Which Will Fail First, Treasury Bonds or Transportation Stocks?
NEW YORK (TheStreet) -- We are finally getting past all the bad weather-related news from the first quarter of the year. The stock market and bond market are firmly higher for the year to date.
Within the S&P 500 one of the leading sectors are transportation stocks. Using the iShares Transportation Average ETF (IYT) as a proxy, through Tuesday's close it had a total return of 11.03%. Not bad considering the polar vortex shut many roads down for days at a time to start 2014.
The bond market also has had quite a good start this year. The iShares 20+ Year Treasury ETF
(TLT) is up an almost identical return of 11.87% so far. Most pundits expected that the rising interest rate trend from 2013 would have continued this year. On Dec. 31 the 10-year Treasury stood at 3.05%, while the 30-year Treasury closed at 3.96%. Recently, the rates were 2.58% and 3.41%, respectively.
As investors know, there is a direct, inverse relationship between interest rates and bond prices. Therefore, these lower rates mean bond prices are higher.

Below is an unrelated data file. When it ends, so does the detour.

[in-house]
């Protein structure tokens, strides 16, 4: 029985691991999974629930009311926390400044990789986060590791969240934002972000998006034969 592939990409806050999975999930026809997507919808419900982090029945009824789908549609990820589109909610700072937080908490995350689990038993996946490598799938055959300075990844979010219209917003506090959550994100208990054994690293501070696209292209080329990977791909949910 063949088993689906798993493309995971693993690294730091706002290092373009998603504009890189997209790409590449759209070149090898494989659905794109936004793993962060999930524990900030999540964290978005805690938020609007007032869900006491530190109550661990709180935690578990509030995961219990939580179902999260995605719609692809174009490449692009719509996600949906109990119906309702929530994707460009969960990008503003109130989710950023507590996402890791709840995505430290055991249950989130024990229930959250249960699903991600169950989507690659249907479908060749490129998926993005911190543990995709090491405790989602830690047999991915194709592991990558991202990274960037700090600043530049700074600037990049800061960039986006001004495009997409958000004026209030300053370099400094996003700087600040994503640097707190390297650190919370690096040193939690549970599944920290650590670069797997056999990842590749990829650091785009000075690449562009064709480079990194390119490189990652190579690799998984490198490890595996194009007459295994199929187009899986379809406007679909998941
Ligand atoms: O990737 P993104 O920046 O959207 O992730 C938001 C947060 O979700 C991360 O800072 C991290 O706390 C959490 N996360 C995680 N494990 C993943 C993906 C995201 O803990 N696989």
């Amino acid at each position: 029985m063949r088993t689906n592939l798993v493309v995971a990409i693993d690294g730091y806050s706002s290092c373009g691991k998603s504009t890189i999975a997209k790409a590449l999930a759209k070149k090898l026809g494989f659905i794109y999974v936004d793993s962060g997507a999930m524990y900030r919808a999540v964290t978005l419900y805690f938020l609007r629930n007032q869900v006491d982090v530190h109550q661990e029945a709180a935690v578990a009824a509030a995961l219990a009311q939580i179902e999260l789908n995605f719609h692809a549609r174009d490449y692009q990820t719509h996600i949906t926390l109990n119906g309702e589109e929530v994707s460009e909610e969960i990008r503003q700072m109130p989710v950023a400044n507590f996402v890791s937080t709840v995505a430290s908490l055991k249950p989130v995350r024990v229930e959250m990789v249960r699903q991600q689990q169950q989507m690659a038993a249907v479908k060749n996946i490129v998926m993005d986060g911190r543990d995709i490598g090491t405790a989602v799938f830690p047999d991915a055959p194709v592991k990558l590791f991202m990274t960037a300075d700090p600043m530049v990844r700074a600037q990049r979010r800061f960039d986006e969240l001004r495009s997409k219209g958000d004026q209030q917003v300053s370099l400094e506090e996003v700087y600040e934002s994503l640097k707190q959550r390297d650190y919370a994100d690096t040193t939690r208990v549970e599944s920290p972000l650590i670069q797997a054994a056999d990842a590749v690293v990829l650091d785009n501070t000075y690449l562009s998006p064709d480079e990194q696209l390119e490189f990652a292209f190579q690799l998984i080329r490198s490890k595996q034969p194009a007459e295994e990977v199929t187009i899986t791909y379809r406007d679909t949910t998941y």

While these two sectors have almost equal returns, something seems amiss to me as a student of the market. Usually Transport stocks go up in an expanding economy while interest rates fall (higher bond prices) in an economy that's contracting. These factors are not congruent with the returns we are experiencing so far. One would believe that one of these sectors is almost certain to fall while the other could continue to expand. So which is it? An argument could be made in light of the recent revision of the first-quarter GDP to -1% that the economy is contracting, and sticking with the Treasury trade is the way to go. However, most investors believe much of that contraction was weather-related and the old GDP data are being unseated with new economic indicators that show economic growth in the second quarter. Another contributing factor to these lower rates may be a result of the Federal Reserve buying a higher percentage of new Treasury issuance. Strategas has done some research that found on a rolling six month basis, in spite of the tapering of quantitative easing, the Fed has purchased 73% of the new Treasury bonds issued. This is near the highest levels of all time -- which would contribute to higher bond prices because that would only leave 27% of new bonds available for all other potential buyers. Supply demand increases usually results in higher prices. My hope is the economy continues to expand and the stock market goes higher. While IYT has a Price to Earnings ratio of 22 that is rich to the market, it is by no means overvalued. I have a long-term price target of $162 for IYT, which now trades at $144.80 after closing Tuesday at $144.90. That's not to say a pullback to $131.25 can't occur, but the momentum is for further appreciation for that sector. TLT, on the other hand, currently at $111.14, is facing some technical resistance near last week's highs in the $115 per share range. If the economy can show strength as QE is pared back, interest rates should begin to rise again and TLT will fall. We saw the 20-day moving average get breached to the downside when TLT closed at $111.57 Tuesday. The reversal may be coming sooner rather than later. At the time of publication, the author held no positions in any of the stocks mentioned. Follow @pfpinvest This article represents the opinion of a contributor and not necessarily that of TheStreet or its editorial staff. >>Read more: Friday's Jobs Report Won't Alter Fed Plans to Raise Interest Rates
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